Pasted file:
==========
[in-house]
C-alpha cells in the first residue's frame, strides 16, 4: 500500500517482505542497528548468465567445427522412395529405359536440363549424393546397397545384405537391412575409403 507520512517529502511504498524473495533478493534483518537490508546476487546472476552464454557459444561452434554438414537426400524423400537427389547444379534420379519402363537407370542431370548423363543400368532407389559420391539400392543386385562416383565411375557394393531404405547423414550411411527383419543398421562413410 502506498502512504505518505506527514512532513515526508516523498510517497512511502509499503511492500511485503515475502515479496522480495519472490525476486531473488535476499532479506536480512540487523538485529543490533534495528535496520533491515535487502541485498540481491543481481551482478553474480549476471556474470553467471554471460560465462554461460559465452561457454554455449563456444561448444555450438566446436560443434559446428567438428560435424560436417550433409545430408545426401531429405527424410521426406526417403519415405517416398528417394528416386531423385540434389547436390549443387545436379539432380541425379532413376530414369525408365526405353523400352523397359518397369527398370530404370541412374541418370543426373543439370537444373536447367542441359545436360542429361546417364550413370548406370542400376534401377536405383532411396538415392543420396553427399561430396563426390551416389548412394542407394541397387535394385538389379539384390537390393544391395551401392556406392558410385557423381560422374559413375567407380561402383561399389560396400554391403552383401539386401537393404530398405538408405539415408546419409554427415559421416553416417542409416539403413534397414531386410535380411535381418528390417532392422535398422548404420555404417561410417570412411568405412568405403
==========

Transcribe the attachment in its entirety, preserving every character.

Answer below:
[in-house]
C-alpha cells in the first residue's frame, strides 16, 4: 500500500517482505542497528548468465567445427522412395529405359536440363549424393546397397545384405537391412575409403 507520512517529502511504498524473495533478493534483518537490508546476487546472476552464454557459444561452434554438414537426400524423400537427389547444379534420379519402363537407370542431370548423363543400368532407389559420391539400392543386385562416383565411375557394393531404405547423414550411411527383419543398421562413410 502506498502512504505518505506527514512532513515526508516523498510517497512511502509499503511492500511485503515475502515479496522480495519472490525476486531473488535476499532479506536480512540487523538485529543490533534495528535496520533491515535487502541485498540481491543481481551482478553474480549476471556474470553467471554471460560465462554461460559465452561457454554455449563456444561448444555450438566446436560443434559446428567438428560435424560436417550433409545430408545426401531429405527424410521426406526417403519415405517416398528417394528416386531423385540434389547436390549443387545436379539432380541425379532413376530414369525408365526405353523400352523397359518397369527398370530404370541412374541418370543426373543439370537444373536447367542441359545436360542429361546417364550413370548406370542400376534401377536405383532411396538415392543420396553427399561430396563426390551416389548412394542407394541397387535394385538389379539384390537390393544391395551401392556406392558410385557423381560422374559413375567407380561402383561399389560396400554391403552383401539386401537393404530398405538408405539415408546419409554427415559421416553416417542409416539403413534397414531386410535380411535381418528390417532392422535398422548404420555404417561410417570412411568405412568405403